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P25 Investigating factors for increased gonorrhoea re-infection in msm attending a gu clinic: a qualitative study
  1. Lara Payne1,
  2. David Lawrence1,2,
  3. Suneeta Soni1,2,
  4. Carrie Llewellyn1,
  5. Gillian Dean1
  1. 1Brighton and Sussex Medical School, Brighton, UK
  2. 2Brighton and Sussex University Hospitals NHS Trust, Brighton, UK

Abstract

Background/introduction In 2013, 63% of gonorrhoea infections in England were in men who have sex with men (MSM), in whom the annual incidence increased by 26% (PHE). In our clinic, annual incidence increased by 28.8% (2013) and re-infection (a second infection within 1-year of initial infection) rose from 6.7% as a proportion of total infections (2009) to 19.4% (2013). This is concerning given increasing reports of antibiotic resistant gonorrhoea.

Aim(s)/objectives The aim of this study was to explore reasons for repeat gonorrhoea infections among MSM.

Methods We interviewed 16 MSM about knowledge of gonorrhoea, attitudes to safe sex and antibiotic resistance.

Results Mobile applications were used to meet casual sex partners and arrange impromptu group-sex parties with partner anonymity making contact tracing difficult. The use of recreational drugs was widespread and could result in unsafe sexual practices. Participants felt their behaviour was unlikely to change despite knowing there was increased gonorrhoea prevalence and frequently felt resigned to repeat infections. Participants thought global antibiotic resistance was concerning, but felt behaviour would change only if there was local evidence of this. It was highlighted that new technologies could increase awareness around local STI trends and services for those at risk.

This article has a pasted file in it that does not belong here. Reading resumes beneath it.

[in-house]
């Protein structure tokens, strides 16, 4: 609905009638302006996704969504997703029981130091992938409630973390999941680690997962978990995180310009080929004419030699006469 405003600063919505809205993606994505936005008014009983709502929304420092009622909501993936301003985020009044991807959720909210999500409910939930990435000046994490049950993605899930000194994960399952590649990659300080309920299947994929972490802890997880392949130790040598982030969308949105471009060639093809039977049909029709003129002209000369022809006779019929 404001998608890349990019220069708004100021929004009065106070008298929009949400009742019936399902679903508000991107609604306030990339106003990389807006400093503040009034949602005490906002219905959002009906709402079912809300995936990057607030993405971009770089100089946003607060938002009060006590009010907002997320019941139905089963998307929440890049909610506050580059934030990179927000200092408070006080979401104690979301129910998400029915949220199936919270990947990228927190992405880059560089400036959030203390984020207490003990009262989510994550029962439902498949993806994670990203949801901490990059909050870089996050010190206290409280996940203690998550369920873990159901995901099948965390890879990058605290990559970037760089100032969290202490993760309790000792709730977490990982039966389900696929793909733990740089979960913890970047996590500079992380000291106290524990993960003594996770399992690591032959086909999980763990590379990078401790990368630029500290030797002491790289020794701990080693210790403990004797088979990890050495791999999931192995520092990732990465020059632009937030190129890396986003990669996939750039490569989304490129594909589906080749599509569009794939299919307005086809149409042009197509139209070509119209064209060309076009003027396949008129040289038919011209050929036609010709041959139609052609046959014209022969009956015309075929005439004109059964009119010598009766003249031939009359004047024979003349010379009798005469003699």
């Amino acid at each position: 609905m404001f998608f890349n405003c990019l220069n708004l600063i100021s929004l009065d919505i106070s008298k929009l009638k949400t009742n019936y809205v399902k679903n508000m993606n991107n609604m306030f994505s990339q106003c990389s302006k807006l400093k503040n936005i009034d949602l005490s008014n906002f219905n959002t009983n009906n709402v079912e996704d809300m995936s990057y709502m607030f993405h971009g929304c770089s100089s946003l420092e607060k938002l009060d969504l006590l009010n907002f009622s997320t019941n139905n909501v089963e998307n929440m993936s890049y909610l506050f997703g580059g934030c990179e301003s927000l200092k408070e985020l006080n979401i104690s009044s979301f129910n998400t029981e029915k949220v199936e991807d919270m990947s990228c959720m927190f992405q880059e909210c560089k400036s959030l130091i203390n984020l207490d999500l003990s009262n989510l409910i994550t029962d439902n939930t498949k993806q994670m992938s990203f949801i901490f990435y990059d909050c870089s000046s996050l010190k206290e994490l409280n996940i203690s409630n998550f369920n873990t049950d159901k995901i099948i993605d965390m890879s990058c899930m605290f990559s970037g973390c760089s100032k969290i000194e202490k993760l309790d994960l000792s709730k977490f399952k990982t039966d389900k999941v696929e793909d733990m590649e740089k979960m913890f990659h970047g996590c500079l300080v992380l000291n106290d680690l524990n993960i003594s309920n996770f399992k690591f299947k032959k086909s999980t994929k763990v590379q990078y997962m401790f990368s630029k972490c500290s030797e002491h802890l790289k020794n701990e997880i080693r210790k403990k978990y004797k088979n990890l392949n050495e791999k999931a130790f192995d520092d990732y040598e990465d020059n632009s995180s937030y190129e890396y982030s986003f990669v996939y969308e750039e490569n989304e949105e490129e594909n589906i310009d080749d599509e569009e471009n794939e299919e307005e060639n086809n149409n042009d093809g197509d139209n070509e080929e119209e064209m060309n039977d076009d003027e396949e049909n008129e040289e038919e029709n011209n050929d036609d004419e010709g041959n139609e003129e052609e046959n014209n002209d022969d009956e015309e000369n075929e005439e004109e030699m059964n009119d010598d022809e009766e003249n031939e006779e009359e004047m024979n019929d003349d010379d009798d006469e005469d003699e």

Discussion/conclusion MSM’s use of geosocial networking applications to arrange sex could also be harnessed to increase awareness and advertise testing opportunities. Enhanced interventions at initial diagnosis may also be beneficial. In some cases risk-taking behaviours are unlikely to change and for these men regular sexual health screens should be encouraged.

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